The Campaign: 

In 2011, the Electronic Frontier Foundation released its’ first Who Has Your Back report that evaluated publicly-available policies of major Internet companies—including Internet service providers, email providers, mobile communications tools, telecommunications companies, cloud storage providers, location-based services, blogging platforms, and social networking sites—to assess whether they publicly commit to standing with users when the US government seeks access to user data. The report is now released annually, with the goal of allowing users to make informed decisions about the companies with whom they do business. It is also designed to incentivize companies to adopt best practices, be transparent about how data flows to the government, and to take a stand for their users’ privacy in the legislature and in the courts whenever possible. EFF doesn’t rate companies or give them a score or grade, they only give them positive reinforcement for positive practices and encourage those companies who already have good user data protection policies to be more public and transparent about their practices.

The Strategy: 

Each year in preparation for the release of the annual report, EFF establishes objective criteria on which they evaluate the companies. Then EFF reaches out to the selected companies, allocating ample time for EFF to learn where these companies are coming from on all of their practices and for the companies to establish an understanding of the Who Has Your Back criteria before the report is published.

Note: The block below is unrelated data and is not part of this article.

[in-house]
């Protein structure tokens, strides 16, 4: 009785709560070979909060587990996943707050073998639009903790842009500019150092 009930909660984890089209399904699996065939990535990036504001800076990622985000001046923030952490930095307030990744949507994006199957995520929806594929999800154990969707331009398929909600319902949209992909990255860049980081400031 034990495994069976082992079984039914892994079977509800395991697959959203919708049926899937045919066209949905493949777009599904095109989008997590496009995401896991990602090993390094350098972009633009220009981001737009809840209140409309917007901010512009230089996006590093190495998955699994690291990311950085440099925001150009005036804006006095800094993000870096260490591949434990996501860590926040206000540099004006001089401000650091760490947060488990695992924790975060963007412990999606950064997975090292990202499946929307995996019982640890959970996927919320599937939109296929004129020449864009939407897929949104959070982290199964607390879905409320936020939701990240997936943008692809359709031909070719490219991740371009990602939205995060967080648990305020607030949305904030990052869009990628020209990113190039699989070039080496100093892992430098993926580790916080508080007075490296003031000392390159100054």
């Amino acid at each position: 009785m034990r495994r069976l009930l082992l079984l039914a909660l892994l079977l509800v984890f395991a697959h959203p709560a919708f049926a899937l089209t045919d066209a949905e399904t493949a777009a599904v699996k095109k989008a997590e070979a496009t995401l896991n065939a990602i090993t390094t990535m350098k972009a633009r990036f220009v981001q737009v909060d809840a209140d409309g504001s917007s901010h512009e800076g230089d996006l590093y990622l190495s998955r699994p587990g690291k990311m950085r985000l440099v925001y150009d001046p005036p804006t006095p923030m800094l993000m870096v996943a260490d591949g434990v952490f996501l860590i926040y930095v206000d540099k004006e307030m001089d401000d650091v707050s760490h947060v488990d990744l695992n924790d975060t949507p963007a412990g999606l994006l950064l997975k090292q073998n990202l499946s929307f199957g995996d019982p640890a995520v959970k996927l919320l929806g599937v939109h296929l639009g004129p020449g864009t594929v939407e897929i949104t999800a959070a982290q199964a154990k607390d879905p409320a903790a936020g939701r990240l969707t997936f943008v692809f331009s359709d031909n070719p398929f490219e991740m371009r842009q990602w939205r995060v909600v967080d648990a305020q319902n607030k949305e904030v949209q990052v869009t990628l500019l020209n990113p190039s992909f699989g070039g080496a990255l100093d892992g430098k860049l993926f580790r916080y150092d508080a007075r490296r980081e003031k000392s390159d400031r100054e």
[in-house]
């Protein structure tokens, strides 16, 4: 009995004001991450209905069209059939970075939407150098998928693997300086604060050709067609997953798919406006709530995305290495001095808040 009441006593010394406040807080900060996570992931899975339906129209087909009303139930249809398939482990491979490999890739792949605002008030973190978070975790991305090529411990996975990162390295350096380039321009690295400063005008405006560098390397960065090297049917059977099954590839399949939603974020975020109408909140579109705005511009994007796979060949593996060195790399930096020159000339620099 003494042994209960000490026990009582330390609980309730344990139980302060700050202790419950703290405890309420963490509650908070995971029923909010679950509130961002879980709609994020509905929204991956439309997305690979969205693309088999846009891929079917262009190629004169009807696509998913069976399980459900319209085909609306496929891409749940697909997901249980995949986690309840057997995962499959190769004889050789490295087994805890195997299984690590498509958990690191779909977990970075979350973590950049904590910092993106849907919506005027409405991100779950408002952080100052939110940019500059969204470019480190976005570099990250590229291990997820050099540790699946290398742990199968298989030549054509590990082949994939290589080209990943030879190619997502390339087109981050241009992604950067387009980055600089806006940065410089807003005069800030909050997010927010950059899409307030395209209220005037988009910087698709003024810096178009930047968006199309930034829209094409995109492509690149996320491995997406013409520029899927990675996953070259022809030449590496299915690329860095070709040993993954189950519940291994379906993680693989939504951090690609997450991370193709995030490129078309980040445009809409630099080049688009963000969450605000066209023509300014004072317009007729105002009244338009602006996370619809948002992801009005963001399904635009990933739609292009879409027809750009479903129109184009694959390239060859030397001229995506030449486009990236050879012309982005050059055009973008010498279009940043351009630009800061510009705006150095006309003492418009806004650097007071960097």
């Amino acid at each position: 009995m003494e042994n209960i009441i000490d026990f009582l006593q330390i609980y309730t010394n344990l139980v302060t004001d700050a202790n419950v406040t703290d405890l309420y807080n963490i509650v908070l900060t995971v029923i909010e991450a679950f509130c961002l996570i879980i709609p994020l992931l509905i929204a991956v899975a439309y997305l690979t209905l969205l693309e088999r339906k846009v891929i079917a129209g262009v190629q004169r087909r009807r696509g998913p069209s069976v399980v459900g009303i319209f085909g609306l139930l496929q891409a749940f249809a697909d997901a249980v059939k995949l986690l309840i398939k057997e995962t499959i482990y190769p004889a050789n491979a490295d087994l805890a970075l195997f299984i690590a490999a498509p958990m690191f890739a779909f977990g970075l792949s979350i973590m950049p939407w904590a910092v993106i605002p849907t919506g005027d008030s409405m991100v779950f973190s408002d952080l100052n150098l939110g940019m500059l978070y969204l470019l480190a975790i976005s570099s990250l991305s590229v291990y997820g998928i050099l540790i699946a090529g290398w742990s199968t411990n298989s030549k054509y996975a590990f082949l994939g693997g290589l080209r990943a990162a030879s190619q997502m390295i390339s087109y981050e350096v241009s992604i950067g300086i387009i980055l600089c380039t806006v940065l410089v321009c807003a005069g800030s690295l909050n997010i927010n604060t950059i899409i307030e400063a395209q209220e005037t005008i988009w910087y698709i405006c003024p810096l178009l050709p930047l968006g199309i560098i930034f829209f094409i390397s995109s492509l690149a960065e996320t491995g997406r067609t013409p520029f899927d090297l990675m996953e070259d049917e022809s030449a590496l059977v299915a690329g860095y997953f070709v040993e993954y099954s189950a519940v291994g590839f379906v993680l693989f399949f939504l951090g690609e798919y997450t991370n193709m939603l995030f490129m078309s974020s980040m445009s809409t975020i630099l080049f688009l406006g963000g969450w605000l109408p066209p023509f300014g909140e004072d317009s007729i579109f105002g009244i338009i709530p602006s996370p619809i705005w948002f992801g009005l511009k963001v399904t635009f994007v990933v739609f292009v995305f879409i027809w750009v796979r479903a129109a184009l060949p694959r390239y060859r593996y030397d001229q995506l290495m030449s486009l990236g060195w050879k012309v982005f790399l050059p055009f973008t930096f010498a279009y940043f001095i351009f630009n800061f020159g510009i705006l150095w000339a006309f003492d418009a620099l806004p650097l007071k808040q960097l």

Specifically for this year’s campaign, EFF's approach of being “all positive, all the time” has really worked. EFF acknowledges that sometimes you have to step on some toes to make a point, however EFF’s goal is to incentivize companies to improve their transparency practices and not shame them. For this particular campaign, EFF used only publicly-available statements to evaluate companies—the theory being that anyone can check their work.

Since Who Has Your Back’s inception, the strategy has evolved quite organically. It only took a few big-name companies like Google and Twitter to say that they publicly demand a warrant before turning over user content (in all but the most limited of emergency circumstances) for other companies to follow suit. A few major companies still don’t release transparency reports, but the vast majority of them do—and this is a direct result of Who Has Your Back. For example, Google, Yahoo, Facebook, Twitter, and Microsoft have started giving notice to their users for government requests when they didn’t before. The report has caught fire, especially in the past two years, (with the Snowden revelations to partially thank), and now we’re seeing companies like Apple—who never says anything about anything—starting to be more transparent.

Lessons Learned: 
  • Identify companies’ best practices in defending users' rights and promote competition amongst companies to promote good practices.
  • Give yourself ample time to interact and engage with companies.
  • Use positive reinforcement with companies as an effective strategy; it encourages better privacy practices.
  • Capitalize on the bandwagon effect.
  • Establish objective criteria early on if your campaign involves issuing a rating or grade so it’s clear to all parties involved.